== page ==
Do You Pout About Klout? What’s The Point?

So let me ask you a question. Do you know who President Barack Obama is? Probably. Do you know he has a Klout influence score of 86?

Next question, do you know who Robert Scoble is? He has a Klout influence score of 88.

Of these two people, who do you think would be considered more influential my anyone engaging online?

According to their Klout scores, Robert Scoble would be considered more influential than President Obama because Scoble has a higher Klout score than President Obama.

Seriously? Yes…Seriously!

In previous articles, I discussed why services like Klout are not good at actually measuring social media influence and I used a similar example that showed that Klout indicated that Charlie Sheen was more influential than Oprah. Yet, even after seeing real-life examples of how poor Klout actually is at influence comparisons, people still look to Klout as their indicator of social media success. They see it as their holy grail for measuring their popularity. They complain when it goes down. Yet, when asked, they have no idea what caused it to decrease.

So how does Klout explain the disparities of influence? With statements like these from their blog:

The Klout Score doesn’t mean that Robert Scoble is more influential in the world than Obama. It currently means that Mr. Scoble is using social media more effectively to drive more actions from his networks.

Wait…so you mean Klout doesn’t actually measure social media influence? It only measures how effectively someone is at leveraging social media channels? Well DUH!! I’ve been saying that all along…and I’m fine with that. But if the folks at Klout now understand that they don’t measure influence, then they need to stop saying that they do!

Klout proclaims to measure social media influence, yet then also says that they don't

If you don't measure social media influence, stop saying you do.

While I gave up on Klout a long time ago as a measurement of anything useful, there are still those that pout about Klout every time their score changes. Since we really have no idea as to what makes a positive or negative impact on Klout score, I’m not sure why anyone would actually care about their Klout score.

Pouting about Klout doesn't really have any effect, since Klout doesn't let us know how to positively impact it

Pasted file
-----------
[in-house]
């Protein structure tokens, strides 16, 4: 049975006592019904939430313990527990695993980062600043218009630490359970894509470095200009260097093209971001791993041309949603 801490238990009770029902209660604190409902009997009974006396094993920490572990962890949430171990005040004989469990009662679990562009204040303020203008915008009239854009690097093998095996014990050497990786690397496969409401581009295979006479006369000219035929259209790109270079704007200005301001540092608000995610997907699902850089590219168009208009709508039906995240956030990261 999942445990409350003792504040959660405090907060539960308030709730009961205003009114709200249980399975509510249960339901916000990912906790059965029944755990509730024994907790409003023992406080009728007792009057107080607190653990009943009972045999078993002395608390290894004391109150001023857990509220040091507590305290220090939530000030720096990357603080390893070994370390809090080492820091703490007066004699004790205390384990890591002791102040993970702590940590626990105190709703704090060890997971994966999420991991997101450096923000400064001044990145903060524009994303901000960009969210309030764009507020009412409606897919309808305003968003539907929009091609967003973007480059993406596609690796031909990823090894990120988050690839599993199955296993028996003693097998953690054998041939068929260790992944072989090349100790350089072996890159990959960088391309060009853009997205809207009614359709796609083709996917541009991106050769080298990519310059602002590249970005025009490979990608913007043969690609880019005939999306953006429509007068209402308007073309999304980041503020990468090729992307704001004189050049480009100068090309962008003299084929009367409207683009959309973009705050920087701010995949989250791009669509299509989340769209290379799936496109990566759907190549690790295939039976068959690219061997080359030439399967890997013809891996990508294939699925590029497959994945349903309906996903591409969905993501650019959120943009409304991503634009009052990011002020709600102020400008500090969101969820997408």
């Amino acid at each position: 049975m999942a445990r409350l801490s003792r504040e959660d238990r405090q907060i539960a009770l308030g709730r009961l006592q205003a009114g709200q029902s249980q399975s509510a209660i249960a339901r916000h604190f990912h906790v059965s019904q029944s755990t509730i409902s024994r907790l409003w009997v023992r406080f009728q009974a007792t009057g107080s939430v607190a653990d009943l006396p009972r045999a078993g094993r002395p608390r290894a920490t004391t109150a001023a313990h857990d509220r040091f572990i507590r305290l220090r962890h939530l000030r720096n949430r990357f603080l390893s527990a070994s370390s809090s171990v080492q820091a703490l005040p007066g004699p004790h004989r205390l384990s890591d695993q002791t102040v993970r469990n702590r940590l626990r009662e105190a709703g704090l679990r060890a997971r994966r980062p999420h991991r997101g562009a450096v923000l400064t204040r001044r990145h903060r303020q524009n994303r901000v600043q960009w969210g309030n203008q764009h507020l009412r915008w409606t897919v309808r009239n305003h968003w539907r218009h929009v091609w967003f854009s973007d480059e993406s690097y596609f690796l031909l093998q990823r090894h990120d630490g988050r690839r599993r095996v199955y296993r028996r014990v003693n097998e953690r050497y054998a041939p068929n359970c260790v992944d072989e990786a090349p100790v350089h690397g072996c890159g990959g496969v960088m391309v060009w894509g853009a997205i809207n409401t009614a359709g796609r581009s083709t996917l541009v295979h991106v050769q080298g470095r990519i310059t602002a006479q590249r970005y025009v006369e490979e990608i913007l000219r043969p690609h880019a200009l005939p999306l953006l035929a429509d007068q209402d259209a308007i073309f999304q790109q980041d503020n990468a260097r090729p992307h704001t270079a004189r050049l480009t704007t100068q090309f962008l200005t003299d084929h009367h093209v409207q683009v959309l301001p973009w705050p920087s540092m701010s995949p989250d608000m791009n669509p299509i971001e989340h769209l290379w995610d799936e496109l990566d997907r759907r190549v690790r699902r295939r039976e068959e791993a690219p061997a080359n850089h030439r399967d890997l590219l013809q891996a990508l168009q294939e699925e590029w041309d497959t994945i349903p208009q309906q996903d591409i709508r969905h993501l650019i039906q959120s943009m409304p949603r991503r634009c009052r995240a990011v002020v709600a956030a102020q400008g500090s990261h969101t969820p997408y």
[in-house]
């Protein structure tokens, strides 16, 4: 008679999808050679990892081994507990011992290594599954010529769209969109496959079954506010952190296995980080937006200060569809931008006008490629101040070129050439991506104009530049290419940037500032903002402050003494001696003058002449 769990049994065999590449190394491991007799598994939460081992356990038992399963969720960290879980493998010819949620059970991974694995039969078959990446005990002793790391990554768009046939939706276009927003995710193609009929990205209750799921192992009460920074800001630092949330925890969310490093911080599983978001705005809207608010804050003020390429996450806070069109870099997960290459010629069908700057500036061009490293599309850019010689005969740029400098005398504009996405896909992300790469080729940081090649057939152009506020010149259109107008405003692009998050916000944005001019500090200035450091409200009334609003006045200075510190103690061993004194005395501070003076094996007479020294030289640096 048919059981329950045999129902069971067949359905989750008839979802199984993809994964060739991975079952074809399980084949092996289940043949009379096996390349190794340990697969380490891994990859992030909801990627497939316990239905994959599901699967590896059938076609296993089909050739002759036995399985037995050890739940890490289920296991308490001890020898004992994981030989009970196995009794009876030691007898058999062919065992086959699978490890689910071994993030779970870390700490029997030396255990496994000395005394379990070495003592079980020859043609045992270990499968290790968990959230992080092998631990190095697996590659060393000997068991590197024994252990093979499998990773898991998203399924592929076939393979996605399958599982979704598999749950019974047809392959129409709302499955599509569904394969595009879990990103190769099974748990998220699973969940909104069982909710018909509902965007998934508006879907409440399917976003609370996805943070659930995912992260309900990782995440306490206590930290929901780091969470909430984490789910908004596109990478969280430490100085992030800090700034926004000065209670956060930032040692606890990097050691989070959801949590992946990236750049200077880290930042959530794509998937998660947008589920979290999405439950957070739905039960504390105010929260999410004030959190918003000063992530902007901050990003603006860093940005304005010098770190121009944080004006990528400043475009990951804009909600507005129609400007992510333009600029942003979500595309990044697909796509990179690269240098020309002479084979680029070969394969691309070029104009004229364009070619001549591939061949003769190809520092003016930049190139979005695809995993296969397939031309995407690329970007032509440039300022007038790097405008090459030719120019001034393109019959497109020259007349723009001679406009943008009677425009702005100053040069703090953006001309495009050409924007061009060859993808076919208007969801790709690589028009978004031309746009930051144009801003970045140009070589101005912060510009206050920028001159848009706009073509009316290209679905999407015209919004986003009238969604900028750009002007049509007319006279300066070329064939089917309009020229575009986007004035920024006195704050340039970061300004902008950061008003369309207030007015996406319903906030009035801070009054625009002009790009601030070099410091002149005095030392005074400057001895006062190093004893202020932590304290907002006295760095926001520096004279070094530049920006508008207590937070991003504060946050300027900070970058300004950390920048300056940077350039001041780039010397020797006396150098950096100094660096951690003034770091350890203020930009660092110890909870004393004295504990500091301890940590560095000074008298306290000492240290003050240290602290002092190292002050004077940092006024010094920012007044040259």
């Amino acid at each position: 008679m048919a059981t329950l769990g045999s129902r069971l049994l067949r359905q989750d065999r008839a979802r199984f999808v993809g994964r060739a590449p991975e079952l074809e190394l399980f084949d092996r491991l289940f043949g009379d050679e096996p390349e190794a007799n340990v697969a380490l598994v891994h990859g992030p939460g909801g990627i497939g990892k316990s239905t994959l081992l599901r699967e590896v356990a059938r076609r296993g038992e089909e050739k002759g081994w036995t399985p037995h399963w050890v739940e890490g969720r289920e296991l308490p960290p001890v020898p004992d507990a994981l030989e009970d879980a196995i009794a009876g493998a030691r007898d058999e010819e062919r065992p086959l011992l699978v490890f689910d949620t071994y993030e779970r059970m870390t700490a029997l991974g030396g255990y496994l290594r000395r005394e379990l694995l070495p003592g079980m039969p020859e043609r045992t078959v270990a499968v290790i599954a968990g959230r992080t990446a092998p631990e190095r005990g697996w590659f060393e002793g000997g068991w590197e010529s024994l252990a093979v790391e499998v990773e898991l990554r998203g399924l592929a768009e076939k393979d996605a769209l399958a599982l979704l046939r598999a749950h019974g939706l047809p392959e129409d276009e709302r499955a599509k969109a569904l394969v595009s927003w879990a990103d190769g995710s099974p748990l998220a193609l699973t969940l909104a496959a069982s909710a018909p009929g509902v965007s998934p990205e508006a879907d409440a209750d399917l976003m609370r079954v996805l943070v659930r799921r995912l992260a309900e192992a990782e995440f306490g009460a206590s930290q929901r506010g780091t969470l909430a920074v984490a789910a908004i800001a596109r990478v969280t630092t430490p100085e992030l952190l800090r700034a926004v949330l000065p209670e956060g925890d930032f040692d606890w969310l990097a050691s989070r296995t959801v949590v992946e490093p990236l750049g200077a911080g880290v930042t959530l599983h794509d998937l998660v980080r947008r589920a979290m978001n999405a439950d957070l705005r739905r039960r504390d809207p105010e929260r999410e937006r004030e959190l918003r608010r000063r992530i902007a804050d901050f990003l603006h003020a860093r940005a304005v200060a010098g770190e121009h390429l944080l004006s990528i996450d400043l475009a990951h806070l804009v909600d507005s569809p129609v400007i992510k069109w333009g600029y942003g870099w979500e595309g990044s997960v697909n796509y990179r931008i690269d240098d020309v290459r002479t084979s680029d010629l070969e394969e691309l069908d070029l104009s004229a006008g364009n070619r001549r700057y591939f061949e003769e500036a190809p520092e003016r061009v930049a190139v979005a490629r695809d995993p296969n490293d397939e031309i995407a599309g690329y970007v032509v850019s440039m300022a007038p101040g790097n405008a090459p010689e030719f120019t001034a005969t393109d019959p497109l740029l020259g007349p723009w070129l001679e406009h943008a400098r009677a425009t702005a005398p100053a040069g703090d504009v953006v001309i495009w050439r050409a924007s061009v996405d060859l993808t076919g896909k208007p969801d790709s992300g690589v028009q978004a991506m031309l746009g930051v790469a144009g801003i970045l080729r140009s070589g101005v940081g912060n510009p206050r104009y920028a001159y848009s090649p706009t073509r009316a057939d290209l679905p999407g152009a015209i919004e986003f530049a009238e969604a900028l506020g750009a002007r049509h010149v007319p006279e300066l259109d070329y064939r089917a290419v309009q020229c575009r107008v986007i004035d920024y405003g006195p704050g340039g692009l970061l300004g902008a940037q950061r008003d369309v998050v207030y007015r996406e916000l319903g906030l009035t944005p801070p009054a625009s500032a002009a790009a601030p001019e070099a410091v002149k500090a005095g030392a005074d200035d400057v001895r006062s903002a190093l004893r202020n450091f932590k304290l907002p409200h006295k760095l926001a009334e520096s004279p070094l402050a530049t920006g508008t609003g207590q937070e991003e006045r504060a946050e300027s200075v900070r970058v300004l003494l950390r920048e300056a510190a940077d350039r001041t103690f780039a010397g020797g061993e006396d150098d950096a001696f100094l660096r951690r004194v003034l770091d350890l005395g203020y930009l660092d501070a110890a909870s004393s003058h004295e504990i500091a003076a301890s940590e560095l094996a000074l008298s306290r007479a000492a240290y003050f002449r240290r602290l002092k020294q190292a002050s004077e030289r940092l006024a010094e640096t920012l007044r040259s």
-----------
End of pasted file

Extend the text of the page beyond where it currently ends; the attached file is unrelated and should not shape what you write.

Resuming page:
And it’s not just the lack of transparency about what makes up a Klout score, it’s the fact that Klout is apparently gaming the system by auto-creating profiles for people (including minors) and appears to be reluctant to let anyone leave their service. Just try deleting your Klout profile and see if the profile actually disappears from the site. Several well known social media influencers have tried to unsuccessfully delete their Klout profiles with little success.

So…do you still care about Klout? Do you use it as a measure of how effective you are in the social space? I’d be very curious to hear why you think Klout is valuable and why anyone should consider using it as their measure of social media influence. And arguments that “there’s nothing better” aren’t sufficient.

  • Firdaus Alias (@FirdausAlias)

    Do You Pout About Klout? What’s The Point? via @socmedsean

  • Amy Stewart (@AmyLynnStewart) (@AmyLynnStewart)

    Do You Pout About Klout? What’s The Point? via @socmedsean

  • MantisPulseAnalytics (@mantispulse)

    Do You Pout About Klout? What’s The Point? –

  • Tom McCann (@Thomcas)

    Simple pleasures. Here’s a nice, simple post having a dig a Klout: Do You Pout About Klout? What’s The Point?

  • Alex Hall (@devseo) (@devseo)

    Do You Pout About Klout? What’s The Point? – #socialmedia

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  • Marsha S. Haneiph

    I haven’t bothered with it, and don’t intend to.

  • Joel Milne

    I was getting a newsletter for awhile from a social media expert (self-proclaimed) who wanted to sell me some courses and they were pretty hyped about Klout. So I challenged them to explain why Klout is really important, aside from the vague explanation in their emails. Bottom-line, is the answer did not impress me. Sure I think people use social media for research, and having a strong presence on social networks can help you… but people make that determination through seeing your activity, viewing key numbers on various sites like Facebook… not through some seemingly arbitrary scoring system. And to many reports suggest that the Klout scoring system just doesn’t really work.

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  • Jim

    Great article Sean.
    The main game is to keep focus on the main game – and that should be providing great service to your clients / supporters. Not on whether your Klout score is up or down for the day.

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